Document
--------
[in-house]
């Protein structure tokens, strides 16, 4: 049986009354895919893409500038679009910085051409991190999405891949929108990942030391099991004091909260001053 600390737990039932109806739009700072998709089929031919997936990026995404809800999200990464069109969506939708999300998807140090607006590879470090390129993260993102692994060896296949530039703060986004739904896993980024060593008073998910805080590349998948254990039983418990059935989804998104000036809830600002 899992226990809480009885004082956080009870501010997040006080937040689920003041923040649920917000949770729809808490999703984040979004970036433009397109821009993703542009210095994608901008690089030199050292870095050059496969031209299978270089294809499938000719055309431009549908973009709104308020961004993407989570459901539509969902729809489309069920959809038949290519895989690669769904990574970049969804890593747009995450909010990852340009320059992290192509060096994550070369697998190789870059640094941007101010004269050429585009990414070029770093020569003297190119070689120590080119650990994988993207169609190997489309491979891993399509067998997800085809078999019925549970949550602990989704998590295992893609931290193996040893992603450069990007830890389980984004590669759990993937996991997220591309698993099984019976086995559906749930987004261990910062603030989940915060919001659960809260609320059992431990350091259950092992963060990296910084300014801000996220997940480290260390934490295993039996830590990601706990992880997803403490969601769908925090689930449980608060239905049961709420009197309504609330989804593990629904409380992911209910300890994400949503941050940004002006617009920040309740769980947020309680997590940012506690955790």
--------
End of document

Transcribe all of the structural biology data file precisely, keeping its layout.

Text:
[in-house]
């Protein structure tokens, strides 16, 4: 049986009354895919893409500038679009910085051409991190999405891949929108990942030391099991004091909260001053 600390737990039932109806739009700072998709089929031919997936990026995404809800999200990464069109969506939708999300998807140090607006590879470090390129993260993102692994060896296949530039703060986004739904896993980024060593008073998910805080590349998948254990039983418990059935989804998104000036809830600002 899992226990809480009885004082956080009870501010997040006080937040689920003041923040649920917000949770729809808490999703984040979004970036433009397109821009993703542009210095994608901008690089030199050292870095050059496969031209299978270089294809499938000719055309431009549908973009709104308020961004993407989570459901539509969902729809489309069920959809038949290519895989690669769904990574970049969804890593747009995450909010990852340009320059992290192509060096994550070369697998190789870059640094941007101010004269050429585009990414070029770093020569003297190119070689120590080119650990994988993207169609190997489309491979891993399509067998997800085809078999019925549970949550602990989704998590295992893609931290193996040893992603450069990007830890389980984004590669759990993937996991997220591309698993099984019976086995559906749930987004261990910062603030989940915060919001659960809260609320059992431990350091259950092992963060990296910084300014801000996220997940480290260390934490295993039996830590990601706990992880997803403490969601769908925090689930449980608060239905049961709420009197309504609330989804593990629904409380992911209910300890994400949503941050940004002006617009920040309740769980947020309680997590940012506690955790």